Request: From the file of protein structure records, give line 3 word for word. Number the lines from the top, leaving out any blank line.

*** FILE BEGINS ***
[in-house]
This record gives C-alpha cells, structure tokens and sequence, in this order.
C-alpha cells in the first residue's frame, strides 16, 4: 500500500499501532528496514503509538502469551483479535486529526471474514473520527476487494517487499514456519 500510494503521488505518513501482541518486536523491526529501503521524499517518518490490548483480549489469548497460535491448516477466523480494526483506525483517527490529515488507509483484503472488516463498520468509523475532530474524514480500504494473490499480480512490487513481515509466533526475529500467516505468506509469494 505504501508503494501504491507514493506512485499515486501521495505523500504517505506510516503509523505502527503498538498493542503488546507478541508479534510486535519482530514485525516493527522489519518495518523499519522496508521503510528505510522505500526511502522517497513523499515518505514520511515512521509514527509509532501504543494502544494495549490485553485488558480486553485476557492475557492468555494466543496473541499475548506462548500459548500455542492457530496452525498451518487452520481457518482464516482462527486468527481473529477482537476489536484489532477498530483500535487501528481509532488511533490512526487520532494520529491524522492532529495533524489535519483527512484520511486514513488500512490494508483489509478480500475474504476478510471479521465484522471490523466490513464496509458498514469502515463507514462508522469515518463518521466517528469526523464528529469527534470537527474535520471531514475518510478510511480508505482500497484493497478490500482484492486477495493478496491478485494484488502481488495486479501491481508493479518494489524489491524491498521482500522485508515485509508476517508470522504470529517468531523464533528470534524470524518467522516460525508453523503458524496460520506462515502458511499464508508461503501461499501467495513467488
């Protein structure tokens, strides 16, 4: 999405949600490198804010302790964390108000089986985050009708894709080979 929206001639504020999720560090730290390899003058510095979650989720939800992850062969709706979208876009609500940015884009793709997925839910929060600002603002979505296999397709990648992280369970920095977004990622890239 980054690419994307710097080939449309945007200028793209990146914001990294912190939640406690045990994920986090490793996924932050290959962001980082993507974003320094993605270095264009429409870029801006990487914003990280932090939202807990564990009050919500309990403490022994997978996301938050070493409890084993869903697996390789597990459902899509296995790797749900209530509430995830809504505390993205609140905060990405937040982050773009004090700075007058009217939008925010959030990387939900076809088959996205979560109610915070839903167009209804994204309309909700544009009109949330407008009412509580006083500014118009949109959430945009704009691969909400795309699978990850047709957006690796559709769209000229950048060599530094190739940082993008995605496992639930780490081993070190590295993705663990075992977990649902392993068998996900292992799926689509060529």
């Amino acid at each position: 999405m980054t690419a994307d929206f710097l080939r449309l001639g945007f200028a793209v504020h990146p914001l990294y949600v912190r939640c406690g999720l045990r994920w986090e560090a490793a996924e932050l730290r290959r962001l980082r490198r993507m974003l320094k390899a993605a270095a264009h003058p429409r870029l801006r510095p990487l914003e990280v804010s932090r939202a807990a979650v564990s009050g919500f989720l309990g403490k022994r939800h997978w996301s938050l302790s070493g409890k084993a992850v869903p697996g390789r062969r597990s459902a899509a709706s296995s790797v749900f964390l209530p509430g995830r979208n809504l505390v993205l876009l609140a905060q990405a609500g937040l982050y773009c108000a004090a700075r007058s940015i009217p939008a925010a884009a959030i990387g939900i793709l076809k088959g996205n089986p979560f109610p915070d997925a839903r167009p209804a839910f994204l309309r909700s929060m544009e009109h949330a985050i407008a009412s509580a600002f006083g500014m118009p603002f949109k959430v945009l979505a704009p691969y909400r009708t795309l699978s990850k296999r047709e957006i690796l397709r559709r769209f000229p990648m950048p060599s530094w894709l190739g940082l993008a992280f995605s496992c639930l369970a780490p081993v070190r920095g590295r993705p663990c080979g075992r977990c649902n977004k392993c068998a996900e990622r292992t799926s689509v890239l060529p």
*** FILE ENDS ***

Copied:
C-alpha cells in the first residue's frame, strides 16, 4: 500500500499501532528496514503509538502469551483479535486529526471474514473520527476487494517487499514456519 500510494503521488505518513501482541518486536523491526529501503521524499517518518490490548483480549489469548497460535491448516477466523480494526483506525483517527490529515488507509483484503472488516463498520468509523475532530474524514480500504494473490499480480512490487513481515509466533526475529500467516505468506509469494 505504501508503494501504491507514493506512485499515486501521495505523500504517505506510516503509523505502527503498538498493542503488546507478541508479534510486535519482530514485525516493527522489519518495518523499519522496508521503510528505510522505500526511502522517497513523499515518505514520511515512521509514527509509532501504543494502544494495549490485553485488558480486553485476557492475557492468555494466543496473541499475548506462548500459548500455542492457530496452525498451518487452520481457518482464516482462527486468527481473529477482537476489536484489532477498530483500535487501528481509532488511533490512526487520532494520529491524522492532529495533524489535519483527512484520511486514513488500512490494508483489509478480500475474504476478510471479521465484522471490523466490513464496509458498514469502515463507514462508522469515518463518521466517528469526523464528529469527534470537527474535520471531514475518510478510511480508505482500497484493497478490500482484492486477495493478496491478485494484488502481488495486479501491481508493479518494489524489491524491498521482500522485508515485509508476517508470522504470529517468531523464533528470534524470524518467522516460525508453523503458524496460520506462515502458511499464508508461503501461499501467495513467488